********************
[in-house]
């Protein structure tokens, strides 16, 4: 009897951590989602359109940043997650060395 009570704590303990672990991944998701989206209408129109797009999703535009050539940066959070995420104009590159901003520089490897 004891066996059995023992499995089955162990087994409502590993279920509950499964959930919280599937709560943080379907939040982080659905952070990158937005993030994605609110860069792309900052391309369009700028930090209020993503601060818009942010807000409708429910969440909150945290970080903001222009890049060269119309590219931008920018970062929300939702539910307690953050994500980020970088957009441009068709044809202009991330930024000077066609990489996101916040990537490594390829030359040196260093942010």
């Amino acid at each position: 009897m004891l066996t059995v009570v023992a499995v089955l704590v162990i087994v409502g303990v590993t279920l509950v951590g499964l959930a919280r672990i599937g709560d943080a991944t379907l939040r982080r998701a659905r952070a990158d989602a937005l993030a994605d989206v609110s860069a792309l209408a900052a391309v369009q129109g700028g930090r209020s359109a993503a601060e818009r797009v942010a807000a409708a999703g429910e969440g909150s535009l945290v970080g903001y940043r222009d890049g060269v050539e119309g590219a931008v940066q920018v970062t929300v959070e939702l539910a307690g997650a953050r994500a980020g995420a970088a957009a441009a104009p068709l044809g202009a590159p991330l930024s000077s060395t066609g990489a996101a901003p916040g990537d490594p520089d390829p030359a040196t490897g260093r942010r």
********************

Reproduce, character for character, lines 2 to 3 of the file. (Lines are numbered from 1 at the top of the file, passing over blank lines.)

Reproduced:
């Protein structure tokens, strides 16, 4: 009897951590989602359109940043997650060395 009570704590303990672990991944998701989206209408129109797009999703535009050539940066959070995420104009590159901003520089490897 004891066996059995023992499995089955162990087994409502590993279920509950499964959930919280599937709560943080379907939040982080659905952070990158937005993030994605609110860069792309900052391309369009700028930090209020993503601060818009942010807000409708429910969440909150945290970080903001222009890049060269119309590219931008920018970062929300939702539910307690953050994500980020970088957009441009068709044809202009991330930024000077066609990489996101916040990537490594390829030359040196260093942010």
């Amino acid at each position: 009897m004891l066996t059995v009570v023992a499995v089955l704590v162990i087994v409502g303990v590993t279920l509950v951590g499964l959930a919280r672990i599937g709560d943080a991944t379907l939040r982080r998701a659905r952070a990158d989602a937005l993030a994605d989206v609110s860069a792309l209408a900052a391309v369009q129109g700028g930090r209020s359109a993503a601060e818009r797009v942010a807000a409708a999703g429910e969440g909150s535009l945290v970080g903001y940043r222009d890049g060269v050539e119309g590219a931008v940066q920018v970062t929300v959070e939702l539910a307690g997650a953050r994500a980020g995420a970088a957009a441009a104009p068709l044809g202009a590159p991330l930024s000077s060395t066609g990489a996101a901003p916040g990537d490594p520089d390829p030359a040196t490897g260093r942010r």